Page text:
AT A CALGARY, Alberta radio station, Canada’s Prime Minister Stephen Harper asserted that Iran is today “the world’s most serious threat to international peace and security.” This judgement could well be justified — but as reported it side-steps the necessary background, deliberations, and alternative viewpoints of a proper verdict. With so much plump fruit at the point of ready picking, I am left wondering not only about the alternative prospects but of the hopes bound up in the keeping of 2012 as civilized as humanly possible.
I begin by wondering if anyone at the curtain-raising of 1914 guessed, or even might have guessed, that Serbian nationalism was a foremost threat to world peace. Or rather, that the diplomatic world had surrendered itself to a geopolitical rigor mortis which would turn a localized event into a worldwide casus belli. Even from the vantage point of history’s front row seat, many failed to note in the years that followed the strategic importance of the Ottoman Empire and the longer term implications of the Balfour Declaration and Britain’s sundry Great Game gambits. Today the leaders of Western powers wring their hands over the geopolitical dangers posed by nations which a century ago did not exist, and which in some cases were brought about as a consequence of their own machinations. The question which one might infer is Who knows what we’re in for? — and you can well guess the implicit answer from what has preceded.
In the news we are informed that the United States is turning from a decade of war to focus on the threat established by the regional ambitions of China. With American combat troops scheduled to depart from Afghanistan, the country will be left in the near future to its historical role as the battleground of outside powers, in this case Sunni and Shi’i proxy wars. Here Iran is certain to continue its work of extending regional influence into the Tajik domains, such as Herat. The once universally despised Taliban is undergoing a political reconstitution, in which the strategic and antithetical interests of Tehran and Washington are deeply intertwined.
It turns out that the decade-long War on Terrorism has yielded a compromise in which Iran has learned to love the Taliban enemy of its Great Satan Enemy, while the United States hopes only to have the saving of face granted by peace and a measure of diplomatic influence. In the middle of this hasty arrangement one discerns the Karzai government, suspicious of its many cynical allies but nonetheless wholly dependant upon them for its existence. At the apex of political cynicism one discovers Pakistan, whose ISI and generals and military together constitute a parallel regime, fattened on the subsidies of their American ally but by no means committed to anything beyond their sordid proxy outfits. It is difficult to determine who is the bigger threat to peace at the moment, friend or enemy.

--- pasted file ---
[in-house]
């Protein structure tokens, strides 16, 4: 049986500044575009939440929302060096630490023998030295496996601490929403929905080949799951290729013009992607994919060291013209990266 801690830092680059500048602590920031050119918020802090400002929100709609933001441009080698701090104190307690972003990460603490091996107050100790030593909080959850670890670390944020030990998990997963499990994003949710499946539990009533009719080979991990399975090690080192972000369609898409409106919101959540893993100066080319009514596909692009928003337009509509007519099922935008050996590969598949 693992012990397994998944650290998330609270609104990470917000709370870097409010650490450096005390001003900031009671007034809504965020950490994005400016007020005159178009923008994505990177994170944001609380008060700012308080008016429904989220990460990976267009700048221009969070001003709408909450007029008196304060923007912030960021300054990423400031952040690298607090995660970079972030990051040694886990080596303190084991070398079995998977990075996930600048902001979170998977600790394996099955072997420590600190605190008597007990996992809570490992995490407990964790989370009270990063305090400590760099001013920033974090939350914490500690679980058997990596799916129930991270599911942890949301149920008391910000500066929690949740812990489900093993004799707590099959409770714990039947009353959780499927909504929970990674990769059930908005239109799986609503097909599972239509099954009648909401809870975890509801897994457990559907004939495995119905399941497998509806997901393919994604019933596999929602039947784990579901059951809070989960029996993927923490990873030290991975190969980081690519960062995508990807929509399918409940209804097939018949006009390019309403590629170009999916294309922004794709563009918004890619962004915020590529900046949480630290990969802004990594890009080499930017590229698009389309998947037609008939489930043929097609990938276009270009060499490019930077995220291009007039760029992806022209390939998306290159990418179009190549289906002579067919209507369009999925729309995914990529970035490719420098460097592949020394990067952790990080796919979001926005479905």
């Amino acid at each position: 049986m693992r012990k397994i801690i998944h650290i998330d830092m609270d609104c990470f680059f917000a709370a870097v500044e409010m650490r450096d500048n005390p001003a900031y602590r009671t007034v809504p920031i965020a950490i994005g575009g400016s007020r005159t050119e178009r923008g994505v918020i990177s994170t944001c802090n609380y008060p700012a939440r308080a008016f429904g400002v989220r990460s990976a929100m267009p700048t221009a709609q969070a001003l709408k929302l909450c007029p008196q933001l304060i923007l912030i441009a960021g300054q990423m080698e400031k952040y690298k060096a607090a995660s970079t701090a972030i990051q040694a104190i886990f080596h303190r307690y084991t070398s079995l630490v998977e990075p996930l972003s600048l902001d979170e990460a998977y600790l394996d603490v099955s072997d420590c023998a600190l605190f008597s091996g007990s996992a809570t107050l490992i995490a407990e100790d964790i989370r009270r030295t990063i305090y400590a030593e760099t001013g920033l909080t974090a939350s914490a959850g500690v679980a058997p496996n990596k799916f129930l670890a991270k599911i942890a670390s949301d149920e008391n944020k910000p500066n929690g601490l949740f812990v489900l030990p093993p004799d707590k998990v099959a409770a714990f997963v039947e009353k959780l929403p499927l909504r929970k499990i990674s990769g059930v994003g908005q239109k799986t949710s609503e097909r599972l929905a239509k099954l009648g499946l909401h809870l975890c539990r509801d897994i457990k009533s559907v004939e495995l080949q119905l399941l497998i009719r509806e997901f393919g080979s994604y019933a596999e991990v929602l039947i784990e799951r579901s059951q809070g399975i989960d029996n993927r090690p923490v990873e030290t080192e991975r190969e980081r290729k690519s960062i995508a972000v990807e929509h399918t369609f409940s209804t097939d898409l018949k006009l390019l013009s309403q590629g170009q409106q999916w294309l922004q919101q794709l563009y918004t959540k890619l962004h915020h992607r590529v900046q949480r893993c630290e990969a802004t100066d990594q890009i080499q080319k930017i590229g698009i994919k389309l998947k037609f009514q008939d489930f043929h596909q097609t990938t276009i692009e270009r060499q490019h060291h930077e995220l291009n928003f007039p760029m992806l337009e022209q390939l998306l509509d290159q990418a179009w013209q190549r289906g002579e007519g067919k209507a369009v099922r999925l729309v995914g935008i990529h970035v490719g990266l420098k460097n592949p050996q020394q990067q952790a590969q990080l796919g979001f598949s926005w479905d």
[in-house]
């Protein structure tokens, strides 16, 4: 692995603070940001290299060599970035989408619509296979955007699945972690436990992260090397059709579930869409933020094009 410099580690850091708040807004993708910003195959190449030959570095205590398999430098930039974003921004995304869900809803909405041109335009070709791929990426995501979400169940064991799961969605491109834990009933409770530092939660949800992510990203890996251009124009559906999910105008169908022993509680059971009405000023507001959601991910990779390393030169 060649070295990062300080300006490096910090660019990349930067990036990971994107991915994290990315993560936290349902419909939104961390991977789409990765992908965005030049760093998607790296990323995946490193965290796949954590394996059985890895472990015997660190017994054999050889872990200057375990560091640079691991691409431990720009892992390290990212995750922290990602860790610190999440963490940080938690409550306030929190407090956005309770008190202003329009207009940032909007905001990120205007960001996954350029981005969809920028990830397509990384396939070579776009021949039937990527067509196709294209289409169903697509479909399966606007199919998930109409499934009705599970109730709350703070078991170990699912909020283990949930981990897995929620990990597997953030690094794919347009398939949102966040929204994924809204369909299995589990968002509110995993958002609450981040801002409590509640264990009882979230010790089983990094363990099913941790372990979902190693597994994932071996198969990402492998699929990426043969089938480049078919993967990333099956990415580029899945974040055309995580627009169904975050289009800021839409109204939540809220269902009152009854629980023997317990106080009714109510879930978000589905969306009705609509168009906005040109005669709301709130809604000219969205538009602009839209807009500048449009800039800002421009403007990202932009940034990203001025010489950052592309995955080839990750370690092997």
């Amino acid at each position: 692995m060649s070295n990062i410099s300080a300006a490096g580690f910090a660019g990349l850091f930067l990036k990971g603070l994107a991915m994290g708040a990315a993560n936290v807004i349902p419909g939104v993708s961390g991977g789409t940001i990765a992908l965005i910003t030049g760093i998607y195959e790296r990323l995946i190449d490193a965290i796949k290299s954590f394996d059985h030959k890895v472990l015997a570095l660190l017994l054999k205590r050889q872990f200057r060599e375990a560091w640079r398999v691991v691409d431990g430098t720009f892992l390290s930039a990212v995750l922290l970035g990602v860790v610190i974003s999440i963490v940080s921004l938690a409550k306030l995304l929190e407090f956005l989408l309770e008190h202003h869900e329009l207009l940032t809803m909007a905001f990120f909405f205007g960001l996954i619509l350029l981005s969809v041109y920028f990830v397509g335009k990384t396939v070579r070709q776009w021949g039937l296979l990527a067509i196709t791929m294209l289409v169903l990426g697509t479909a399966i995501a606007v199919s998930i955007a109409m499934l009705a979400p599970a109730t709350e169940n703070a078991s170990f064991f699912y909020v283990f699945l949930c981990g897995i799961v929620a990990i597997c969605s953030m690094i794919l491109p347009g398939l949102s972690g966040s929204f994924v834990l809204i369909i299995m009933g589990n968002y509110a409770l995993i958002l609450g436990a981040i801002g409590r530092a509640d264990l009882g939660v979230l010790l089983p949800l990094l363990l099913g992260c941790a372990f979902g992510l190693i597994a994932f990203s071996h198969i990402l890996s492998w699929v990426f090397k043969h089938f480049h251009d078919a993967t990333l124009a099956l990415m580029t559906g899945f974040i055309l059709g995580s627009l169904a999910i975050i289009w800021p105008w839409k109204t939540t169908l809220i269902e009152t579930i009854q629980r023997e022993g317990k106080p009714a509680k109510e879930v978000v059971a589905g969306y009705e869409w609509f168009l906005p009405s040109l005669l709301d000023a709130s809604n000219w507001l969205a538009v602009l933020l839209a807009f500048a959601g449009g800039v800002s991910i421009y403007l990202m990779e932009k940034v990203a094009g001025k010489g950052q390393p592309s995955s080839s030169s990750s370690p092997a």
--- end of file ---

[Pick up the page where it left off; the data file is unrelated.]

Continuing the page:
The unfinished Afghanistan mission, having yielded to domestic American political pressures, leaves intact regional ethnic and tribal rivalries that go well beyond the borders of neighbouring countries. It is no secret for example that Afghanistan, having initially become the base for the Mujahideen in their war against the Soviet Union, was in time yielded by a reluctant Taliban to the larger and longer-term aims of diverse terrorist organizations throughout Central Asia and Kashmir and the Middle East. One need only know that al Qaeda is Arabic for “The Base,” and that the base is Afghanistan, to get at the essential geopolitical point. Furthermore, this business of taking advantage is a two-way street: just as in the 1990s ad-hoc terrorist organizations cajoled and sweet-talked and finagled their way into Afghanistan, so too have countries — bags of cash in hand — with their own strategic interests.
If Fareed Zakaria is correct, Iran is less a threat to global peace than most suppose. Perhaps, then, the chief source of danger is North Korea, that other failed state with nuclear ambitions whose regime’s legitimacy requires a permanent and implacable imperialist American enemy. Over the past few weeks some observers have welcomed the Pyongyang regime change as an opportunity for improved relations, as if Kim Jong-un were an unfettered spirit and the Songun (Military First) policy was an afterthought or a stop-gap, rather than the very foundation of North Korea’s class system and the means by which it forestalls the inevitable implosion. Iran and North Korea and so many other dangerous regimes are dangerous precisely because they have backed themselves into impossible but also indispensable corners, doomed ultimately to become victims of their own zero sum narratives. Aware of the political realities which thereby follow, the world’s more flexible regimes bear a moral onus to proceed wisely and not to fall similarly victim to hysteria, rigidity, and short-sighted manoeuvres which come up against the unyielding walls of history’s bloodied room corners.